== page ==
A: That largely depends on what type of material you collect and whether you can justify the investment. Although a microscope looks pretty cool sitting on your desk, it might prove to be little more than an expensive dust collector. If you tend to buy older gold coins or do a lot of variety attribution, then a microscope may be a worthwhile purchase. Microscopes never should be used to grade coins. For the most part, I find that 95 percent of my variety attribution and authentication can be done with a 7x to 10x loupe and a good light source.

Q: If a coin is certified by a grading service, does that mean it's genuine?

A: Yes, but you should buy only coins that are certified by companies that guarantee authenticity. That's right. Believe it or not, some grading services do not guarantee the grade and/or authenticity of the coins they encapsulate. (Makes you wonder exactly what they do, doesn't it?) If you buy a coin that has been certified by a reputable grading service that guarantees its products, you can rest assured there is very little chance the coin is counterfeit. But since grading services are staffed by human beings, mistakes can happen, which is why some firms offer to replace or buy counterfeits they have misidentified as genuine. Dependable grading services usually post their guarantees on their websites or on the back of the submission form.

Q: What can I do if I bought a fake, but the seller won't allow me to return it for a refund?

A: If you are reading this magazine, you most likely are an ANA member, which means you have the strength of the Association behind you. If all at attempts at working with the seller fail, I recommend you contact ANA Mediation Services, which will advise you of actions that can be taken, if any, based on your situation.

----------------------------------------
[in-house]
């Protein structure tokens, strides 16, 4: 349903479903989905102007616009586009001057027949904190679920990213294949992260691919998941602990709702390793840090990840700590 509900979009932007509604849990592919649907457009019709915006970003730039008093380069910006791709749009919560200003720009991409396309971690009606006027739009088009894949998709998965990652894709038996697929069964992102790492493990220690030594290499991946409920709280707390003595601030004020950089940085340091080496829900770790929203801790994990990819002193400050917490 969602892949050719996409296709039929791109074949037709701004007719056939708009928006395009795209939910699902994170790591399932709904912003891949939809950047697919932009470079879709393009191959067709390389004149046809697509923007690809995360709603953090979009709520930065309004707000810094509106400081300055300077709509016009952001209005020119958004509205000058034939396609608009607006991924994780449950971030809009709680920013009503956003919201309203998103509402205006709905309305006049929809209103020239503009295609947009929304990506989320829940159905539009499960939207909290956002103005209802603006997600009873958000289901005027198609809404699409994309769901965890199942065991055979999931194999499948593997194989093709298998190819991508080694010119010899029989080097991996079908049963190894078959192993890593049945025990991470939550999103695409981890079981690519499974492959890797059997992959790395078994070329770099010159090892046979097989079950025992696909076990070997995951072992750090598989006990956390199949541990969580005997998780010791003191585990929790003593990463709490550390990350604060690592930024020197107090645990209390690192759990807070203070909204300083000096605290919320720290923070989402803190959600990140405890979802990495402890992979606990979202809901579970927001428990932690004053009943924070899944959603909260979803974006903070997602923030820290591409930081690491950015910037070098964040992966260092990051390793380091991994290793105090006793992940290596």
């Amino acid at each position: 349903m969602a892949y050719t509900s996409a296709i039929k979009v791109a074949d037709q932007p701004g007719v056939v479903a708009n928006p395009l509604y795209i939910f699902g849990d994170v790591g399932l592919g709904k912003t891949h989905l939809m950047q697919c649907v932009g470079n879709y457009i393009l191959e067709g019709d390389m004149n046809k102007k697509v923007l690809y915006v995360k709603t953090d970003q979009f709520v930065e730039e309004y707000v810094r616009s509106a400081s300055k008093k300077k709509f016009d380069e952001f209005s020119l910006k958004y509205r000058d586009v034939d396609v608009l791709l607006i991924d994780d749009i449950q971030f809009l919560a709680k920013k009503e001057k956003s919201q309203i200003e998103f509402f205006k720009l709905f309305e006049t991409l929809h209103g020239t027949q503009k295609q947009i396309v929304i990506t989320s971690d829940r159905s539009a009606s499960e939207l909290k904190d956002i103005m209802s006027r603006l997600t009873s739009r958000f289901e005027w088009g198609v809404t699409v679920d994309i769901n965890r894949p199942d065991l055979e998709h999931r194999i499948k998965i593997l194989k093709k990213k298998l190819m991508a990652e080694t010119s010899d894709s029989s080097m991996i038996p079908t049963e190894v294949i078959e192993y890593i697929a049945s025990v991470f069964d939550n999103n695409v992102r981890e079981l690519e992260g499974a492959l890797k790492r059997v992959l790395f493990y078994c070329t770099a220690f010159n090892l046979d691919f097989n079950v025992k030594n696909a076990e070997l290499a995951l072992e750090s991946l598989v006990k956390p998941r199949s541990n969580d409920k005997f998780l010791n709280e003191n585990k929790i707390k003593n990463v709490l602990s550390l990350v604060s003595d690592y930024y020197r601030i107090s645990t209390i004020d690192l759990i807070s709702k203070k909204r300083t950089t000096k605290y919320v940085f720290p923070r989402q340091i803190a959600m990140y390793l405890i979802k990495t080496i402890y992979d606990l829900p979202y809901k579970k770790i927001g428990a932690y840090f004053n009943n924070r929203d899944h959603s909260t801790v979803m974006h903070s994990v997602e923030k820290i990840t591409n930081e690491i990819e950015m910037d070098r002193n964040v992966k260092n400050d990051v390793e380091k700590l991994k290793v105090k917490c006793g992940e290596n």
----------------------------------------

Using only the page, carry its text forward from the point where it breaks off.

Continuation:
Q: Is it advisable and safe to buy coins in online auctions?

A: Yes, it is safe to buy coins in online auctions, but you need to use your head. Here are a few tips:

  1. Buy from sellers with good customer feedback and lots of sales.
  2. Purchase coins that are certified by a major grading service.
  3. Don't buy poorly illustrated, uncertified ("raw") coins.
  4. Before bidding, check the shipping and handling charges to be sure they are reasonable.
  5. Carefully examine the seller's return policy.
  6. Try to deal with sellers who are members of the ANA or the Professional Numismatists Guild (PNG).
  7. Be knowledgeable about the material you are buying.

Q: I collect key and semi-key date and mintmark coins, but can't always remember all the diagnostics I need to look for when authenticating them. What can I do?

A: Most serious collectors build a library of relevant reference material. A simple solution is to put together a small, three-ring binder with notes, photocopies of articles and other information relevant to the material you collect. Diagnostics published in this column and various books easily can be compiled for use at home or on the road. If you have specific questions or an interesting counterfeit you would like to see highlighted in this column, don't hesitate to contact me.

Counterfeit Q&A (PDF)